The introduction of the new European regulations for pilot licensing has resulted in a significant amount of change for UK pilots in the past year and has also impacted the Civil Aviation Authority’s (CAA) systems and processes. The result has been pilots and other stakeholders not receiving the level of service that we would hope to deliver. Today the CAA updated stakeholders on some of the latest licensing developments and also future improvements to the way the organisation works.Improvements to pilot licence processing
So far in 2013 the CAA has provided over 11,000 licences and ratings to pilots. But the systems and processes that we use to undertake this work are in need of significant updating and this is now starting to take place.
A root and branch review of the licensing process has already started to deliver significant improvements that will continue over the next few months. These include:
• Setting up a central hub to handle transactions that is led by a new team providing a stronger focus on customer service and deploying resources more effectively
• Putting in place a tracking system for each transaction that allows us to actively pursue any item that has not been processed in the expected timescale and also allowing us to respond more quickly to customer queries
• Developing easier access to material and guidance on licensing issues, primarily through online factsheets
• Undertaking a comprehensive review of queries and complaints to target improvements
• Regularly retraining our teams on key EASA changes and implementing quality assurance checks on all our work
• Working with stakeholders to capture their views and ideas on how to improve our systems
• Making as many of our forms and transactions online as soon as possible
Many of these improvements are already making a difference with the turnaround time for new licensing transactions now within our published code of practice target of 10 days, and in some cases down to five working days.Future of the IMC rating
We are still in discussion with the UK Government, the European Commission and EASA on the possibility of retaining the UK’s Instrument Meteorological rating (IMCR) for new applicants post April 2014. It has already been agreed that pilots who hold the IMCR before that date may retain it on their European Part-FCL licences as a restricted Instrument Rating. We will continue to issue updates on the IMCR status as this work develops. Regulation of training organisations
The EU regulations also introduce increased oversight of flight training organisations carrying out training for private licences. As we are satisfied that these schools currently achieve acceptable safety standards we are working with the industry to introduce the new requirement with the minimum regulatory burden.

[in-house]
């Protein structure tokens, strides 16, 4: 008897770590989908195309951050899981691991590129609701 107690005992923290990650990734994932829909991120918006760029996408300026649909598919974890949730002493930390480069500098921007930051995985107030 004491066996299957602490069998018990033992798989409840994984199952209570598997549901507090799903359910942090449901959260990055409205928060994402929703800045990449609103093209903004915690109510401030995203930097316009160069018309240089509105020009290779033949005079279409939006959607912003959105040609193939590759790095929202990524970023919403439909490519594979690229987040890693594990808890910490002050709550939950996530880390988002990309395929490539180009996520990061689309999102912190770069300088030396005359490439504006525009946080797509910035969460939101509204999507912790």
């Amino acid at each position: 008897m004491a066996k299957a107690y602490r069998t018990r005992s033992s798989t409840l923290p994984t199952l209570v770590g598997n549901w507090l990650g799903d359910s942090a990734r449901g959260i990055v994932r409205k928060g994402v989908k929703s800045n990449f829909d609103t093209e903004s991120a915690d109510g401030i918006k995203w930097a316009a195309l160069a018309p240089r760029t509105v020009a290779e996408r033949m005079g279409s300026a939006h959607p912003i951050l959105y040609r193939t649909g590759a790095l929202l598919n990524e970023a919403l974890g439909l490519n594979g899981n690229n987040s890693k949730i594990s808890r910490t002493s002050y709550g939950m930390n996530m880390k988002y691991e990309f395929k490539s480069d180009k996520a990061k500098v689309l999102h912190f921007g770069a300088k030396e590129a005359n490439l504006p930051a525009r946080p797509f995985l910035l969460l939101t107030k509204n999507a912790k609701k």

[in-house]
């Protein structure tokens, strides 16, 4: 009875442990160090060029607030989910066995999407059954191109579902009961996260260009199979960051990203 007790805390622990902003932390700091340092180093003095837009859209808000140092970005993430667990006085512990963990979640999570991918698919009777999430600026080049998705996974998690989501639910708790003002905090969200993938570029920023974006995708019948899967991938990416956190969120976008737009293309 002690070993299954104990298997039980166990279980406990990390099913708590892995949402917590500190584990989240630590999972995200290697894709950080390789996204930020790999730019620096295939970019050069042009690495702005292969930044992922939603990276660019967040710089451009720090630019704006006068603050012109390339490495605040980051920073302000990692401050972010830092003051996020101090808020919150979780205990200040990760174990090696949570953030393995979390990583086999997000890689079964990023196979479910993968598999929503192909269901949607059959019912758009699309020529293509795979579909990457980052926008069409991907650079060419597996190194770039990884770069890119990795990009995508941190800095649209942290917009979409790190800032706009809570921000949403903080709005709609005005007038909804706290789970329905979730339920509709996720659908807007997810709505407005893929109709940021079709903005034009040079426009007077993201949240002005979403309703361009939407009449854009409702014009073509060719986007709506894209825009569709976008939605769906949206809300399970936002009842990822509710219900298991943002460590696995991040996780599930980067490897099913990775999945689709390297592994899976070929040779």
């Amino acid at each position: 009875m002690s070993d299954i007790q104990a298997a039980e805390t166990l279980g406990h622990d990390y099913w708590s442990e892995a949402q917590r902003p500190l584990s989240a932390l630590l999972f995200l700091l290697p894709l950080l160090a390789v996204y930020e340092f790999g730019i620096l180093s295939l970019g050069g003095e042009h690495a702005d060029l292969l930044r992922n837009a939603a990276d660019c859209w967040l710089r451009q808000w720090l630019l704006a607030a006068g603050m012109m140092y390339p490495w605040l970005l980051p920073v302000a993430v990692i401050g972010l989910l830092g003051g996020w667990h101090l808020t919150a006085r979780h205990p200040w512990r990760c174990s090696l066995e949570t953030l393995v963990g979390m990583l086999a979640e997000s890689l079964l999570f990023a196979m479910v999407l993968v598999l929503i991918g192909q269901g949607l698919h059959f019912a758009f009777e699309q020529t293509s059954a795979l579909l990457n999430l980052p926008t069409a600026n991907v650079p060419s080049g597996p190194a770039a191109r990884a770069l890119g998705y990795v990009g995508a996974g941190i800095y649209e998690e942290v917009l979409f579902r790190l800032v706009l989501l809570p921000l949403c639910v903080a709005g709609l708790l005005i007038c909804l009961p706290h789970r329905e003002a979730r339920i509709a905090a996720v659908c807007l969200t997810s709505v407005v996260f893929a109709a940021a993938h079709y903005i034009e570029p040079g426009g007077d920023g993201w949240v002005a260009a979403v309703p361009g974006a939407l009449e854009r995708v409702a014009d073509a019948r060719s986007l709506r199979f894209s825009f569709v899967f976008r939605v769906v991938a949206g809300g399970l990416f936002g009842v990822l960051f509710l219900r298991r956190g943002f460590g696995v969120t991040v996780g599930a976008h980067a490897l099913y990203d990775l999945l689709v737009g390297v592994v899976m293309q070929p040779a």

We are still working on proposals but our initial thoughts on where costs for industry could be cut include:
• Delegating the oversight of the schools to a third party organisation, potentially an industry representative group
• Providing a free template manual for training schools to use. The manual is one of the key requirements for the approval, and a template will save organisations a considerable amount of time and reduce our oversight and costs
• Ensuring that we only use staff that are suitably qualified and experienced in the GA sector
We will also seek to impose the minimum amount of regulations allowable, including the option to extend the frequency the schools are audited from every two to every three years.
We aim to provide industry with our full proposals in July and will be running a series of road show events for organisations to find out more.UK implementation of European regulations
As far as licensing policy is concerned, the CAA has also clarified how it will interpret existing national standards under EU regulations. The existing national standards documents provide guidance only and the CAA will not be imposing upon stakeholders any requirement to comply with material in these. We have committed to eliminate any ‘gold-plating’ of EU regulations, and will not impose any higher standards, or extra requirements than those required by the EU.
The obligation is to meet the requirements in Part FCL and Part ORA. This can be achieved by following EASA’s Acceptable Means of Compliance (AMC). Where these don’t exist, guidance material from our existing standards documents can be used, supported by an equivalent safety case. In this case we will make a decision whether this should be proposed as alternative means of compliance and submitted to EASA.
In the future we will re-publish the content of the standards documents as AMC and guidance material.
As well as the improvements to our licensing role the CAA has committed to responding positively to the recent Government Red Tape challenge on General Aviation. We will publish our full responses and proposed actions to the challenge in the coming months.
For updates follow the CAA on @UK_CAA
For further media information contact the CAA Press Office on: 00 44 (0)207 453 6030. email@example.com
Notes to Editors:
The CAA is the UK's specialist aviation regulator. Its activities include: making sure that the aviation industry meets the highest technical and operational safety standards; preventing holidaymakers from being stranded abroad or losing money because of tour operator insolvency; planning and regulating all UK airspace; and regulating airports, air traffic services and airlines and providing advice on aviation policy from an economic standpoint.